It's not easy to draw attention to new desktop replacement notebooks these days. There's simply too many of them around, in all shapes and sizes, from bulky, cheap and ugly DTR machines, to stylish, business oriented models for smug people with ugly ties and gaming notebooks. The latter tend to annoy us like a swarm of ill tempered wasps on a nudist beach, so we do our best not to talk about them, as they usually make as much sense as a third nipple on a male mammal.
So, where does Sony's Vaio VGN-FW139E fit in? Well, nowhere to be honest. It's not expensive, but on the other hand it's stylish too, making it a nice companion for business people. It's not a gaming machine, either. God never meant for notebooks to be toys, anyway, but it still packs enough power to run undemanding games. It's not an overweight chunk of hardware like most 17 or 18-inch machines. The main thing that sets it apart from most 15.4 or 17-inch notebooks is its screen size and awkward resolution, packed in a compact chassis.
Sony opted for a 16.4-inch screen in a cinematic 16:9 aspect ratio. Its resolution is 1600x900, not something you see every day. Basically it's supposed to provide you with the benefits of a 17-inch screen in notebook with the footprint of a 15.4-inch unit. It lives up to expectations, and in some respects even exceeds them, offering a higher resolution than most cheap 17-inch notebooks (1600x900 vs. 1440x900), whilst keeping the size and weight down, almost on par with 15.4-inch models. The Vaio measures 38.4x26.2x3.7cm and weighs 2.9kg, just a tad more than an average 15.4-inch notebook.
Now, let's say a thing or two about its hardware and cost before moving on. Sony packed the FW139E with quite good components, such as Intel's Core 2 Duo P8400 clocked at 2.26GHz, the PM45 chipset and 3 gigs of Samsung's 800MHz DDR2. Its 250GB 5400rpm hard drive should be enough for most users. You also get n-draft WiFi, Firewire, Bluetooth, HDMI, a 1.3MP camera and a Memory Stick / SD card reader.
Luckily, Sony chose not to use Intel's IGP and opted for ATI's HD 3470 with 256MB of DDR3 instead. We have to admit this isn't a very powerful GPU, and we'd like to see something even better, mainly due to the high native screen resolution, but it's still a much better choice than an IGP. Although you can't expect to it to run Crysis, it will still cope well with many popular games, and let's not forget about HD video decoding and DirectX 10.1 support, either. All in all we think it's a good choice. It doesn't drive the price sky high and it doesn't consume much power.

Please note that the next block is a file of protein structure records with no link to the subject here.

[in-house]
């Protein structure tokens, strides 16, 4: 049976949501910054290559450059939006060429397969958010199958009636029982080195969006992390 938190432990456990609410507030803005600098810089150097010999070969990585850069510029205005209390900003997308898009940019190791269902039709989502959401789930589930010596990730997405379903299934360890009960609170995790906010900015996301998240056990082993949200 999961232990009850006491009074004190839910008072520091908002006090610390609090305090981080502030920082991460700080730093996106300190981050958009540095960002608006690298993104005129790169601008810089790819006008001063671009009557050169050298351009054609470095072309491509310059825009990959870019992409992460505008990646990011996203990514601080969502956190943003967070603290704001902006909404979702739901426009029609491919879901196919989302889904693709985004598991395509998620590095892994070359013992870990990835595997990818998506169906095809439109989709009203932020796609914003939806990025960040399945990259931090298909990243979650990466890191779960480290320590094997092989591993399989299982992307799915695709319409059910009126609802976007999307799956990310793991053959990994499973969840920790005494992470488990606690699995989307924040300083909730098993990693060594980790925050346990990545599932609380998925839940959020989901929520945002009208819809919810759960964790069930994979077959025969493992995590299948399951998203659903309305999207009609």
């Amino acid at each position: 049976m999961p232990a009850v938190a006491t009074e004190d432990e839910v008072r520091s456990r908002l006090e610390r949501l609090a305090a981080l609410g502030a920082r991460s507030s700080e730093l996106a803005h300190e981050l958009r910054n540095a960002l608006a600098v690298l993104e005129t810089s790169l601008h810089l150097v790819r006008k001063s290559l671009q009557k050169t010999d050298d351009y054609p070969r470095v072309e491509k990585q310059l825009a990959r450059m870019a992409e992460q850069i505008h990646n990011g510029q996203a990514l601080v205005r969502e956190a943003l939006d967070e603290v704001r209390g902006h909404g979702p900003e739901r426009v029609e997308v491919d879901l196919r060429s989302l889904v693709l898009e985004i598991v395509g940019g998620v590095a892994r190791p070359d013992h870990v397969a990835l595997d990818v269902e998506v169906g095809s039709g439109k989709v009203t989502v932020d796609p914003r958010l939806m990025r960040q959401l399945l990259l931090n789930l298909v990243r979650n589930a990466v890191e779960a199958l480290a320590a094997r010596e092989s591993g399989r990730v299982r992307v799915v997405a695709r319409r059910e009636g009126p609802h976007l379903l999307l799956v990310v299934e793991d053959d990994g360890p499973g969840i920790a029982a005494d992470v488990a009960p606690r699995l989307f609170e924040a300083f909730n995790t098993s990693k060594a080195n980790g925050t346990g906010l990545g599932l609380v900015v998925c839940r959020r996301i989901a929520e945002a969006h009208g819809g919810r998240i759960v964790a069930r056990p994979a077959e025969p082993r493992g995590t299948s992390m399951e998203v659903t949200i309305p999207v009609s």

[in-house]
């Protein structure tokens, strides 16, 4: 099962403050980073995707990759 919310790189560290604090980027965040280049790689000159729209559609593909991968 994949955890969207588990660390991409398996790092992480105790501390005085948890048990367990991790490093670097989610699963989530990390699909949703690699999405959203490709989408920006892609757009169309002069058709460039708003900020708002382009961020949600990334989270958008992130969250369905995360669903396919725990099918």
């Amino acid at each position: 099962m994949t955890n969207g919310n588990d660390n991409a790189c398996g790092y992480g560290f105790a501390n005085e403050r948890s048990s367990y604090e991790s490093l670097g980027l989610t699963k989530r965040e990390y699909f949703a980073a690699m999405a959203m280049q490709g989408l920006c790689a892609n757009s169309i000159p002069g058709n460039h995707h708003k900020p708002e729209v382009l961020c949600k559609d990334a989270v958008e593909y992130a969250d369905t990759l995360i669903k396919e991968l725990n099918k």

There you have it, we've got some rather nice hardware inside a stylish notebook notebook with a Sony sticker on it. You'd expect the price to be rather high, but at under $1,100, the Vaio starts to look like a pretty nice deal. You can get similarly equipped 15.4-inch notebooks for a bit less, but you'll end up with a 1280x800 screen, compared to Vaio's 1600x900.
The look of love (or hate)
Here's where it gets tricky. After publishing the preview, a couple of my colleagues told me they hated its looks. They said it was hideous, too Apple-esque for their taste, and they found some details, such as the oversized screen hinges with the power connector and power button, a bit too tacky.
I beg to differ. True, the keyboard looks like it came straight off a MacBook, but who's to say only Apple should feature such a design? After all, we've seen manufacturers borrow dozens of design ideas in the past years. If it works, why not use it? It's not easy to come up with something new and original these days, as the designers seem to have tried just about anything. As for the hinges and power button, I think they look quite nice, although the illumination is a bit too much for my taste.
There are some things I didn't like, either. The lid is one of them. The Vaio logo is too big if you ask me, but this is true of all almost all Vaio notebooks. There's a white color option, as well, but it looks a lot better on pictures than in real life. Apart from the logo, I didn't like the finish, either. The color, a pale blueish shade of gray, is nice. However, it's just too smooth and the smudged fingerprints which stick to it like a chewing gum to asphalt would make life miserable for CSI people if somebody were to kill you and nick it.
It doesn't have a latch, so you'll get it smudged around the edge in no time. Some of your precious bodily fluids will easily end up on the camera lens in the process. Furthermore, the bezel doesn't feel quite right. It's flimsy, bends easily and at the bottom you could fit a coin in between the plastic and the screen. This is not something we've come to expect from Sony products.
Thanks to the 16:9 screen and unusual keyboard, the Vaio looks quite slim and elegant. The curved, sloping chassis is a nice touch, which offsets the sharp edged design, along with the round power button and hinges. The textured touchpad might be a bit too much, but it's not a big deal.
Overall, Sony did well in the design department. The Vaio FW-139 looks quite good, its design is simple, subtle and elegant and it looks a lot better than most similar notebooks on the market.